FOR IMMEDIATE RELEASE
April 23, 2015
OTTAWA—The Canadian Airports Council (CAC) today welcomed positive developments in the Government of Canada’s plans to introduce an Electronic Travel Authorization (eTA) requirement for many travellers—including its use as a visa alternative for low-risk travellers from Brazil, Mexico, Bulgaria and Romania. The CAC says continued cooperation with industry, however, will be crucial to ensure that eTA roll-out in 2016 does not impede or discourage legitimate travel.
“International traffic is an important and fast-growing traffic segment for Canada’s airports and ensuring the safe, secure, efficient and hassle-free travel through Canadian airports for these travellers is a top priority,” said CAC President Daniel-Robert Gooch. “We wanted eTA to be low-cost, simple to secure for legitimate travellers from visa-exempt countries and an alternative tool for low-risk travellers from countries with visa requirements. Today we are pleased to see progress on these fronts but educating global travellers about the new requirements will be essential to a successful roll-out.”
One day after the introduction of its 2015 federal budget announcing that eTA will be an alternative to a visa for some low-risk travellers from Brazil, Mexico, Bulgaria and Romania, the Government of Canada issued its regulations for the new entry requirement for virtually all travellers from visa-exempt countries (other than the United States, whose citizens will continue to require neither a visa nor an eTA).
Also included in the regulations were two additional asks from Canada’s airports: that eTA not be required of travellers transiting through Canada under the Transit without Visa Program (TWOV)/China Transit Program (CTP), and an extended implementation date through spring 2016 to ensure adequate time to educate international travellers. The CAC says it will continue to work with government to ease the facilitation of other international travellers transiting Canada to the U.S. with a valid U.S. visa or Electronic System for Travel Authorization (ESTA)—the U.S. equivalent of eTA.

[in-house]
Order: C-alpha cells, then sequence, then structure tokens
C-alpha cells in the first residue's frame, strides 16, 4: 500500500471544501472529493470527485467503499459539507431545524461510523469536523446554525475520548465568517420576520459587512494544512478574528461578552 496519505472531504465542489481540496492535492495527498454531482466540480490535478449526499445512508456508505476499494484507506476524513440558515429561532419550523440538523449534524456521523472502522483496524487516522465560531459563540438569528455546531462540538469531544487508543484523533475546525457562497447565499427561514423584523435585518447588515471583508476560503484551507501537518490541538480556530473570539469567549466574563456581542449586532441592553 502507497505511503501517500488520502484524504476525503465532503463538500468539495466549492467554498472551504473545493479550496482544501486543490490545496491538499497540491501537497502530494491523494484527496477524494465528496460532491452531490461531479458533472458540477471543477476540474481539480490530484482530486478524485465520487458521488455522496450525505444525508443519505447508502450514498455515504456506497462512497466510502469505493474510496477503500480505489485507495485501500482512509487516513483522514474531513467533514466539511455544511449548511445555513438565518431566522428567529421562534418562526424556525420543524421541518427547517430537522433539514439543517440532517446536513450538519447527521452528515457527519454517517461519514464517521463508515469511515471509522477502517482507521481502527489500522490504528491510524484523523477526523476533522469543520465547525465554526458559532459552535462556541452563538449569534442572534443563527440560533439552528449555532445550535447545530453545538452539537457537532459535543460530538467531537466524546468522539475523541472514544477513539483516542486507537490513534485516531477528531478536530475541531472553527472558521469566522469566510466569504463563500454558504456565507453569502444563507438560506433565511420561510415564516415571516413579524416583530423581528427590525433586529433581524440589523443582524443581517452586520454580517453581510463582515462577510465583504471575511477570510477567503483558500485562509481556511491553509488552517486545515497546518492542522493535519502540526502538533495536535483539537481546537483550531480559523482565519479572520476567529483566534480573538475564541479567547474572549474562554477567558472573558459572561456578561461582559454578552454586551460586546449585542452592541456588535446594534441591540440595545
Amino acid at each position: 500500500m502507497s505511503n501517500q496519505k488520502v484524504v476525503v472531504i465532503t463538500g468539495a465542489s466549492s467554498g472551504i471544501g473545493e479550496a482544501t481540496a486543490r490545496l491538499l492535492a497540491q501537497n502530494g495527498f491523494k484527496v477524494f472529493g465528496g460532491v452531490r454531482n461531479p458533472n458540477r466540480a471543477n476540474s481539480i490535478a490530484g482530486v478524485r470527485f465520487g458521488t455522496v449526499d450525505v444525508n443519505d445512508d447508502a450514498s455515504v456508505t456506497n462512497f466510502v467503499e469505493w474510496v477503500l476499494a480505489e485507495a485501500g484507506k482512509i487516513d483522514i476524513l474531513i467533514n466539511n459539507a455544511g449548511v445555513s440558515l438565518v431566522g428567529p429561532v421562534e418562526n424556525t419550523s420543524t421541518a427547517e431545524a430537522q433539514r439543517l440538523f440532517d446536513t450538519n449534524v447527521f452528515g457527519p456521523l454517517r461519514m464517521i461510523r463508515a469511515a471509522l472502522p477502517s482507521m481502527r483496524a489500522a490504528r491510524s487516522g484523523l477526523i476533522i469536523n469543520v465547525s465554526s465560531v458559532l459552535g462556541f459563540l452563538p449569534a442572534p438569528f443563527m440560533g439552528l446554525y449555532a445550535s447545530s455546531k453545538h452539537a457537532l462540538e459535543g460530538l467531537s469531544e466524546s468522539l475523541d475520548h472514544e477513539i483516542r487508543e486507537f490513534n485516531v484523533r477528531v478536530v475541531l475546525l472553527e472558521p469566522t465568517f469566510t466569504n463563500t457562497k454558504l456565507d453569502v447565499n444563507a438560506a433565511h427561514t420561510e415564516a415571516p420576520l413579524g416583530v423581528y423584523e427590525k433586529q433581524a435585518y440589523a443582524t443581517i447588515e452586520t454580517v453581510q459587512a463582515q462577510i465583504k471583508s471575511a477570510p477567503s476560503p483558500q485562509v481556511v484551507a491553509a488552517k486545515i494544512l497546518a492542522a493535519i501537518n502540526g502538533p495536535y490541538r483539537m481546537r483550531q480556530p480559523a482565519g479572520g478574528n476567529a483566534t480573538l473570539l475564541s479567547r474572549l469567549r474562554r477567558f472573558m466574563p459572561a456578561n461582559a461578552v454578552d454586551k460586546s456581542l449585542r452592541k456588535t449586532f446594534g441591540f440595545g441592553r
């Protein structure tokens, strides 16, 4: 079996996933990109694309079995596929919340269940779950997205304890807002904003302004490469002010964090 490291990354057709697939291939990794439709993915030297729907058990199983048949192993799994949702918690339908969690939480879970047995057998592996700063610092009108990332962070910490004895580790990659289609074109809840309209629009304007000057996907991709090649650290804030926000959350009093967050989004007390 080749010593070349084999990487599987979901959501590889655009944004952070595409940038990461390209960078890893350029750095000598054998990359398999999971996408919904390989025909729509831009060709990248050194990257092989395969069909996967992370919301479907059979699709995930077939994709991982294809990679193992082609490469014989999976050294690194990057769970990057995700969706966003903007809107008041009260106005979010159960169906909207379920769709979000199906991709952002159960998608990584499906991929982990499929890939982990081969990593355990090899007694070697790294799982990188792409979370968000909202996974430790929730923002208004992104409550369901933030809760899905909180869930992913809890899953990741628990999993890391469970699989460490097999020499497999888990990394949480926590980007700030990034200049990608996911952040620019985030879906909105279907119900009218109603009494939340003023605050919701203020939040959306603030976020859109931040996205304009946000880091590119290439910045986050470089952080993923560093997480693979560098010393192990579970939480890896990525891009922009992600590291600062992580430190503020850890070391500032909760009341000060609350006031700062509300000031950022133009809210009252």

“Growth of transit traffic through Canada between other countries supports Canadian air carriers, airports and communities by filling flights and driving demand that supports routes that may not exist without this transit traffic,” said Mr. Gooch. “Use of eTA as an alternative to a visa for low-risk travellers from Brazil and Mexico is a good early step in what we hope will be a broader, more modern approach to facilitating low-risk travellers from additional countries around the world. We do, however, have concerns about traveller confusion—particularly for the large numbers of U.S.-bound travellers who will require both a Canadian eTA and a U.S. ESTA in order to transit to the U.S. These are areas we need to work on in the coming months.”
About the Canadian Airports Council
The Canadian Airports Council (CAC), a division of Airports Council International-North America, is the voice for Canada’s airports community. Its nearly 50 members represent more than 100 airports, including all of the privately operated National Airports System (NAS) airports and many municipal airports across Canada. Together, CAC members handle virtually all of the nation’s air cargo and international passenger traffic, and 95% of domestic passenger traffic.
Canada’s airports are independently operated by non-share capital corporations that are fully responsible for self-funding their operating and infrastructure costs. In 2012, Canada’s air transportation industry had a $34.9 billion economic footprint, supported 405,000 jobs, and contributed more than $7 billion in federal taxes.